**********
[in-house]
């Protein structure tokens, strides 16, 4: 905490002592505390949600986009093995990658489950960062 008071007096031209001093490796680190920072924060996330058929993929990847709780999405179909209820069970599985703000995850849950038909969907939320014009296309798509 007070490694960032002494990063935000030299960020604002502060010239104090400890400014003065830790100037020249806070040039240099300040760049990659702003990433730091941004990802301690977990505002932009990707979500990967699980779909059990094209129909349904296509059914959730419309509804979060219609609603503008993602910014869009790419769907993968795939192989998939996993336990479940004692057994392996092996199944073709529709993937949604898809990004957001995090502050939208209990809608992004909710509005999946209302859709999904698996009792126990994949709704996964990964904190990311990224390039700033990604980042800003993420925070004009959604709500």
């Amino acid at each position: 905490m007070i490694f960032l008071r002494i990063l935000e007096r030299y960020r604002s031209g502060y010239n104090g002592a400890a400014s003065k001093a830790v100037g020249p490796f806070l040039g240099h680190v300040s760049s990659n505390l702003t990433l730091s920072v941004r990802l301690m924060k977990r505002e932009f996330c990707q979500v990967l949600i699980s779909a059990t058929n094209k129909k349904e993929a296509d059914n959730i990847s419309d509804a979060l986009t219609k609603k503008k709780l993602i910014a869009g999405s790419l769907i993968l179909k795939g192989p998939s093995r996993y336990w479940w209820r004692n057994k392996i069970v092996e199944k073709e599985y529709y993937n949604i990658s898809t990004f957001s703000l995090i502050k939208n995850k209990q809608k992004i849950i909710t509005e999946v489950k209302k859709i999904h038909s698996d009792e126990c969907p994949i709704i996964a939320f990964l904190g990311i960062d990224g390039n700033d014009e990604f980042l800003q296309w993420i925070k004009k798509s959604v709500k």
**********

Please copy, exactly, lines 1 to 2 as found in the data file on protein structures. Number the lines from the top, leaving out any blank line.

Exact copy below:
[in-house]
């Protein structure tokens, strides 16, 4: 905490002592505390949600986009093995990658489950960062 008071007096031209001093490796680190920072924060996330058929993929990847709780999405179909209820069970599985703000995850849950038909969907939320014009296309798509 007070490694960032002494990063935000030299960020604002502060010239104090400890400014003065830790100037020249806070040039240099300040760049990659702003990433730091941004990802301690977990505002932009990707979500990967699980779909059990094209129909349904296509059914959730419309509804979060219609609603503008993602910014869009790419769907993968795939192989998939996993336990479940004692057994392996092996199944073709529709993937949604898809990004957001995090502050939208209990809608992004909710509005999946209302859709999904698996009792126990994949709704996964990964904190990311990224390039700033990604980042800003993420925070004009959604709500």